Hong Qing Yu (University of Leicester)
Dynamic Web service composition problem is much related to automatic selection method. Especially, both qualitative and quantitative have to be considered for Web service selection. When more than one service satisfies the functional requirements, then the non-functional properties of the service are selection criteria. Currently, many traditional scoring techniques are used to deal with the automatic Web service selection problems. However, most of them treat the criteria as single individuals, which lead to the difficulties of aggregation quantitative calculation. Furthermore, the high level logic relations between each criterion are ignored, such as replaceability, simultaneity and mandatory. In 1970's Dujmovic proposed a Logic Scoring preference (LSP) method for evaluation software and hardware system by extending the traditional scoring techniques with conjunction and disjunction continues logic. Later, in 1990's the disjunction (orness) degree of LSP was formally defined. Recently, the LSP method is applied to websites evaluation. However, the LSP method doesn't suitable in a dynamic environment because of orness degree relays on manual analysis and calculation. In another hand, the fuzzy theory of OWA (ordered weighted aggregation) gives us the power to understand the orness from other angle. In this talk, we will propose a dynamically service ranking method. The important part is to combine OWA and LSP method together to automatic decide the orness degree.
Mohammad Hammoudeh (Coventry University)
In this talk I will provide a picture of a journey through a set of Wireless Sensor Network (WSN) related research topics and lines of inquiry. The first part of this talk will address data routing in Wireless Sensor Networks (WSN). Recent advances in wireless sensor networks have led to many new routing protocols specifically designed for sensor networks where energy consumption is an essential consideration. Routing in sensor networks is challenging due to several characteristics that distinguish them from current communication and wireless ad-hoc networks. First, I will introduce a novel self-organizing, cluster based protocol Multi-path, Multi-hop Hierarchical Routing (MuMHR) for use in large scale, distributed WSNs and describe how it achieves robustness and energy efficiency. This is joint work with Alexander Kurz. The second part of the talk will be focusing on distributed in-network mapping services in WSNs. With the increase in application domains for sensor networks data manipulation and representation have become crucial components of sensor networks. Approaches to process and interpret the data gathered by sensor networks are an urgent need. The integration of data visualization tools on one hand and the raw data sent by the sensor network on the other hand would make the system useful to different potential users. Motivated by our experience of building centralized mapping information extraction and visualization services, we aim to develop an in-network distributed information extraction and visualization mapping service. Such a service would greatly simplify the production of higher-level information-rich representations suitable for informing other network services and the delivery of field information visualization to the user.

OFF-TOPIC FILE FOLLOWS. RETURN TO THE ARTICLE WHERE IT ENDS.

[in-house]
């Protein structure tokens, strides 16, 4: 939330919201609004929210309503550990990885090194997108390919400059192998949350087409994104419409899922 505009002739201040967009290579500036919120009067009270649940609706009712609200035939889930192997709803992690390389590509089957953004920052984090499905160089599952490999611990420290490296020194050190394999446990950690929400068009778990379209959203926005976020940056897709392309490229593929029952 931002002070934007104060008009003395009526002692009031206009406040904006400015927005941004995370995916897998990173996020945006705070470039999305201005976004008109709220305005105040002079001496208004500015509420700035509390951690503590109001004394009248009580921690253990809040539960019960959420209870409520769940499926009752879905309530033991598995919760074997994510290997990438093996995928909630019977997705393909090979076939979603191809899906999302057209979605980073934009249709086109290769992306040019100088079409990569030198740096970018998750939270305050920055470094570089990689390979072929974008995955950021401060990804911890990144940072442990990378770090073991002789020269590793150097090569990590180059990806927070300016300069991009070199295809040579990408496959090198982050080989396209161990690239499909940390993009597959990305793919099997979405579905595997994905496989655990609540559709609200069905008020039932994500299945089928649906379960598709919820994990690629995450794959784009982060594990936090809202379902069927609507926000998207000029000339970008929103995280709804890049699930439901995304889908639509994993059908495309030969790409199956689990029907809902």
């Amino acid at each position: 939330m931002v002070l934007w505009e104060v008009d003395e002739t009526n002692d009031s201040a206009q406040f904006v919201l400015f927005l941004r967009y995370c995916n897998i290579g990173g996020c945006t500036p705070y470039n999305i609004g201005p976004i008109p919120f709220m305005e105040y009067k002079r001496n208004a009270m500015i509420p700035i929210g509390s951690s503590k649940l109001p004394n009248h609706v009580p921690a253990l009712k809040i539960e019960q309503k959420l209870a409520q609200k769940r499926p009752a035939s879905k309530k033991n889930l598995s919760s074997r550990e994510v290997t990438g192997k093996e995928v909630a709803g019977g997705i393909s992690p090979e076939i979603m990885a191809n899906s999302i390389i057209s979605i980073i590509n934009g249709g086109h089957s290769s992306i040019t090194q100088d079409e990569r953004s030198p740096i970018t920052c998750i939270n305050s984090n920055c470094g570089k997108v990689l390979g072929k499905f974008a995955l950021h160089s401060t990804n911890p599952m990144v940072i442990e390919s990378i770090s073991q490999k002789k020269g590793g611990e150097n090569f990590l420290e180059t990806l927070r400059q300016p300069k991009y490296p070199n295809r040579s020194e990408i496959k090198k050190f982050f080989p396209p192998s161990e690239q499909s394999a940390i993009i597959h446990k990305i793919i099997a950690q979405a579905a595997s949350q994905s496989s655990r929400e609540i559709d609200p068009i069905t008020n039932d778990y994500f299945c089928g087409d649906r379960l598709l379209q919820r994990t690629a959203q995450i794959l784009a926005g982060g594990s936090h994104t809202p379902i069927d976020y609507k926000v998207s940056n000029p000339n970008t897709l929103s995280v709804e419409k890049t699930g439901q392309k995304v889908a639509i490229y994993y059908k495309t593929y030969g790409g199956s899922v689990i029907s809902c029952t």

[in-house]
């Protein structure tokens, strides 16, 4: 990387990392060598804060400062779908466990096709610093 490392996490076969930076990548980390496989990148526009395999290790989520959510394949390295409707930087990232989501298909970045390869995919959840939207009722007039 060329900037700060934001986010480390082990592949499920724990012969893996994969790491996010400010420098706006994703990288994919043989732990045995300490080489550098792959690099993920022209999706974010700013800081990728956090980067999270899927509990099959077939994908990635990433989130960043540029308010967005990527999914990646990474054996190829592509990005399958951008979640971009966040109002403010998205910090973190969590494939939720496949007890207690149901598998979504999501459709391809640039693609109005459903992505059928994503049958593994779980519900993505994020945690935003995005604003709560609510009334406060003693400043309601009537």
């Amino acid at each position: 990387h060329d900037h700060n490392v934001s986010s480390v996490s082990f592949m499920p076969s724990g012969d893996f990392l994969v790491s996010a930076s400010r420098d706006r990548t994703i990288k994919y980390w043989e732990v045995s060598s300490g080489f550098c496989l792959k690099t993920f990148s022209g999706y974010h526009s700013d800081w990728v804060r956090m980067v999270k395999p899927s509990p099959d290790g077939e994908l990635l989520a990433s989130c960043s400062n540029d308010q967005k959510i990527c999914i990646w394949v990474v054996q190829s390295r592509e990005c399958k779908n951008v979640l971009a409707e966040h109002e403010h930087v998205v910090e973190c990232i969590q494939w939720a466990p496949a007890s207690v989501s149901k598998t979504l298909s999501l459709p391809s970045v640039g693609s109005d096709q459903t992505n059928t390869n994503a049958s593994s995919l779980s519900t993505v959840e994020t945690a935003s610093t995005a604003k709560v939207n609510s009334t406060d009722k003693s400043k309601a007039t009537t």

Author: Alexander Kurz (kurz mcs le ac uk), T: 0116 252 5356.